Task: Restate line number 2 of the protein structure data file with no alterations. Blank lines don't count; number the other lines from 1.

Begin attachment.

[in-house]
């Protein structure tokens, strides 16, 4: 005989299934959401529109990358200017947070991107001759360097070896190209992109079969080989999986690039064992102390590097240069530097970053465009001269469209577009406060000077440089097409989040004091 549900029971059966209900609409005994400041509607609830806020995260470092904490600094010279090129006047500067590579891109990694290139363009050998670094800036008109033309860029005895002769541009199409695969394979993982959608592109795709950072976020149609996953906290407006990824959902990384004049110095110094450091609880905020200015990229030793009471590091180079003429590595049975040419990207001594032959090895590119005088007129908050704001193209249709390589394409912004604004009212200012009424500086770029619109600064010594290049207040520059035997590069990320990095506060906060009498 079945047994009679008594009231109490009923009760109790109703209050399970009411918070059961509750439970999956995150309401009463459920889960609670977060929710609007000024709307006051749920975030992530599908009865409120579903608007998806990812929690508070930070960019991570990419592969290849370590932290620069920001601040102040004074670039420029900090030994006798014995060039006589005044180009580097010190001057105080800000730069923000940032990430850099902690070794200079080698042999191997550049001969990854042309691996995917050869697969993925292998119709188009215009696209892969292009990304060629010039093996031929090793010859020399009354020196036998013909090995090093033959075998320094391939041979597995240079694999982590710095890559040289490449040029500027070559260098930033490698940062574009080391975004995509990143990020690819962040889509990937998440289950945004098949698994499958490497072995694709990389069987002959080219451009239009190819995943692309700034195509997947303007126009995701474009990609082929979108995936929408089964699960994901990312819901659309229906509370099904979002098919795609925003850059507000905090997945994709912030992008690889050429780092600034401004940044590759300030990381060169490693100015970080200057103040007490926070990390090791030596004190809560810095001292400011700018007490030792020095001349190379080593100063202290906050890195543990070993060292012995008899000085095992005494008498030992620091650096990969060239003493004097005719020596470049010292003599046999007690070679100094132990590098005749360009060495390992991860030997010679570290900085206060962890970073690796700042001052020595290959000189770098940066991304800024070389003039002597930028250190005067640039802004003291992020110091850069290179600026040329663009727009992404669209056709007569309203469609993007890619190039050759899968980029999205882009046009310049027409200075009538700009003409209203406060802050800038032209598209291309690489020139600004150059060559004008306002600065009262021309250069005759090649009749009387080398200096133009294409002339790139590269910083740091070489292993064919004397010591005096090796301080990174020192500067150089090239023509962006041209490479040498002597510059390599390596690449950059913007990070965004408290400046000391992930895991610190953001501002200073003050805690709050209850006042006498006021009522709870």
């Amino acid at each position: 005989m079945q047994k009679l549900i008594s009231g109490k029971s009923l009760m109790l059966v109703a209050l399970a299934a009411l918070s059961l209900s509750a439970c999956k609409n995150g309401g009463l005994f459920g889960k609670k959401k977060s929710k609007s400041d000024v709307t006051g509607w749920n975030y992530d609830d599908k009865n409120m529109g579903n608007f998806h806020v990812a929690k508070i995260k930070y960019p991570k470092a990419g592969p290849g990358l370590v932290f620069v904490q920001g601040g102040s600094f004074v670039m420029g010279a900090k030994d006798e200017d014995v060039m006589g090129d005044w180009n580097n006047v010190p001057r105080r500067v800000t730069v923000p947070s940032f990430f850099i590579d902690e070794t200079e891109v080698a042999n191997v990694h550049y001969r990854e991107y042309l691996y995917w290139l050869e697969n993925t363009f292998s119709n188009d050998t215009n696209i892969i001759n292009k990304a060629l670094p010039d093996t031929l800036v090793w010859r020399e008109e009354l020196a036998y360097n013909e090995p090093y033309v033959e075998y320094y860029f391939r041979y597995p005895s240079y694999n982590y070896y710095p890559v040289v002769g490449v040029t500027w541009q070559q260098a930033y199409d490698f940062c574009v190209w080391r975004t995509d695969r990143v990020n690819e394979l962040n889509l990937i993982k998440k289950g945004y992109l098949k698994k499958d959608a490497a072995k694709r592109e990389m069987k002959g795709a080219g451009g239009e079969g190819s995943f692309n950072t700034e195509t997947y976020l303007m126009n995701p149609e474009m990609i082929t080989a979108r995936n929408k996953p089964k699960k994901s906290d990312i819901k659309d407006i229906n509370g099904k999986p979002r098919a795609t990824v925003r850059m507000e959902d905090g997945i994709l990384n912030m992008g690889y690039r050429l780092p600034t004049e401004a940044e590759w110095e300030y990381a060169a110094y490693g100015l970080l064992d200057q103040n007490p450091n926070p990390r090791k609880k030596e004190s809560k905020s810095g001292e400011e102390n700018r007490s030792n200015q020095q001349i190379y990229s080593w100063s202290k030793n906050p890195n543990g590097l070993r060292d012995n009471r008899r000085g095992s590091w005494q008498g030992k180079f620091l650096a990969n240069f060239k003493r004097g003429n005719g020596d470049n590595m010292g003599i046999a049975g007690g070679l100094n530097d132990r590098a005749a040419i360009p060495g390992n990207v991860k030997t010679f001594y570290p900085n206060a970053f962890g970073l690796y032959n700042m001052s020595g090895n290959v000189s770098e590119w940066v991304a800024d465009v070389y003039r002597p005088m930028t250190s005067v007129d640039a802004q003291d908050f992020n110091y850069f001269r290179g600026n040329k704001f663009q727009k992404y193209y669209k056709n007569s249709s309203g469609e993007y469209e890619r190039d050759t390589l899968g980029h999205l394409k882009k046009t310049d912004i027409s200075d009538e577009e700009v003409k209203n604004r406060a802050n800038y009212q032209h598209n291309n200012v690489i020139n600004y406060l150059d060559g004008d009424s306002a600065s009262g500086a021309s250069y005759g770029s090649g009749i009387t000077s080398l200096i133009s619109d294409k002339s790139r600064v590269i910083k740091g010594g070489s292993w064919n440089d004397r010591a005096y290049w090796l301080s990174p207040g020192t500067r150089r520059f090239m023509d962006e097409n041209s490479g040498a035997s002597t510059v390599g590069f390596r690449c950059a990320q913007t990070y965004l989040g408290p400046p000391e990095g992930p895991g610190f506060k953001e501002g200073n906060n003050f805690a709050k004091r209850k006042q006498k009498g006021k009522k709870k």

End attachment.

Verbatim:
């Protein structure tokens, strides 16, 4: 005989299934959401529109990358200017947070991107001759360097070896190209992109079969080989999986690039064992102390590097240069530097970053465009001269469209577009406060000077440089097409989040004091 549900029971059966209900609409005994400041509607609830806020995260470092904490600094010279090129006047500067590579891109990694290139363009050998670094800036008109033309860029005895002769541009199409695969394979993982959608592109795709950072976020149609996953906290407006990824959902990384004049110095110094450091609880905020200015990229030793009471590091180079003429590595049975040419990207001594032959090895590119005088007129908050704001193209249709390589394409912004604004009212200012009424500086770029619109600064010594290049207040520059035997590069990320990095506060906060009498 079945047994009679008594009231109490009923009760109790109703209050399970009411918070059961509750439970999956995150309401009463459920889960609670977060929710609007000024709307006051749920975030992530599908009865409120579903608007998806990812929690508070930070960019991570990419592969290849370590932290620069920001601040102040004074670039420029900090030994006798014995060039006589005044180009580097010190001057105080800000730069923000940032990430850099902690070794200079080698042999191997550049001969990854042309691996995917050869697969993925292998119709188009215009696209892969292009990304060629010039093996031929090793010859020399009354020196036998013909090995090093033959075998320094391939041979597995240079694999982590710095890559040289490449040029500027070559260098930033490698940062574009080391975004995509990143990020690819962040889509990937998440289950945004098949698994499958490497072995694709990389069987002959080219451009239009190819995943692309700034195509997947303007126009995701474009990609082929979108995936929408089964699960994901990312819901659309229906509370099904979002098919795609925003850059507000905090997945994709912030992008690889050429780092600034401004940044590759300030990381060169490693100015970080200057103040007490926070990390090791030596004190809560810095001292400011700018007490030792020095001349190379080593100063202290906050890195543990070993060292012995008899000085095992005494008498030992620091650096990969060239003493004097005719020596470049010292003599046999007690070679100094132990590098005749360009060495390992991860030997010679570290900085206060962890970073690796700042001052020595290959000189770098940066991304800024070389003039002597930028250190005067640039802004003291992020110091850069290179600026040329663009727009992404669209056709007569309203469609993007890619190039050759899968980029999205882009046009310049027409200075009538700009003409209203406060802050800038032209598209291309690489020139600004150059060559004008306002600065009262021309250069005759090649009749009387080398200096133009294409002339790139590269910083740091070489292993064919004397010591005096090796301080990174020192500067150089090239023509962006041209490479040498002597510059390599390596690449950059913007990070965004408290400046000391992930895991610190953001501002200073003050805690709050209850006042006498006021009522709870």